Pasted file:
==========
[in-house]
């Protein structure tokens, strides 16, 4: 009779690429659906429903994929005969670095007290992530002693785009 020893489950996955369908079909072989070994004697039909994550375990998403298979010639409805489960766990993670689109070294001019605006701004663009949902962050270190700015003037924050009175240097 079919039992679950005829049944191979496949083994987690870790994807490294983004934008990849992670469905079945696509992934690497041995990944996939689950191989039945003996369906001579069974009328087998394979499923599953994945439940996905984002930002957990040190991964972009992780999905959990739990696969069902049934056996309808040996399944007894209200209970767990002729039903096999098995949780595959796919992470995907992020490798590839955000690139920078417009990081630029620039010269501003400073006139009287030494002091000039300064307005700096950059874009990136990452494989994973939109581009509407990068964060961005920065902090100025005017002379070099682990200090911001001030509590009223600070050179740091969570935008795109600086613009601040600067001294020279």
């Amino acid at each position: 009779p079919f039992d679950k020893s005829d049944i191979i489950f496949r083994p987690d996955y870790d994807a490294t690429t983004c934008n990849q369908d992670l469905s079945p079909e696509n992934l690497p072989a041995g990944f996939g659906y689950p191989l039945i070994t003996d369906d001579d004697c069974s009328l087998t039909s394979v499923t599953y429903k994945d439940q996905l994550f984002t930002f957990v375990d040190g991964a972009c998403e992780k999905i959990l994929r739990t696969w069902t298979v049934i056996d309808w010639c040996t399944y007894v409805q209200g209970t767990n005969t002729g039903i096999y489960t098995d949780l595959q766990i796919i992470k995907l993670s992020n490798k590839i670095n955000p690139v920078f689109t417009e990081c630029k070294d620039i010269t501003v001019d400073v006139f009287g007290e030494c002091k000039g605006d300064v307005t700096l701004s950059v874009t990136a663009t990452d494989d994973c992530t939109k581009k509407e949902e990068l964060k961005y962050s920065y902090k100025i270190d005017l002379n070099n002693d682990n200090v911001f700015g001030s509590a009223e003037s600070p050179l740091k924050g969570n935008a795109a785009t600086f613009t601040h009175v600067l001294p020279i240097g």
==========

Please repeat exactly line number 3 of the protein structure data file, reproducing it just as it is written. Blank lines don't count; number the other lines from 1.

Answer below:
């Amino acid at each position: 009779p079919f039992d679950k020893s005829d049944i191979i489950f496949r083994p987690d996955y870790d994807a490294t690429t983004c934008n990849q369908d992670l469905s079945p079909e696509n992934l690497p072989a041995g990944f996939g659906y689950p191989l039945i070994t003996d369906d001579d004697c069974s009328l087998t039909s394979v499923t599953y429903k994945d439940q996905l994550f984002t930002f957990v375990d040190g991964a972009c998403e992780k999905i959990l994929r739990t696969w069902t298979v049934i056996d309808w010639c040996t399944y007894v409805q209200g209970t767990n005969t002729g039903i096999y489960t098995d949780l595959q766990i796919i992470k995907l993670s992020n490798k590839i670095n955000p690139v920078f689109t417009e990081c630029k070294d620039i010269t501003v001019d400073v006139f009287g007290e030494c002091k000039g605006d300064v307005t700096l701004s950059v874009t990136a663009t990452d494989d994973c992530t939109k581009k509407e949902e990068l964060k961005y962050s920065y902090k100025i270190d005017l002379n070099n002693d682990n200090v911001f700015g001030s509590a009223e003037s600070p050179l740091k924050g969570n935008a795109a785009t600086f613009t601040h009175v600067l001294p020279i240097g």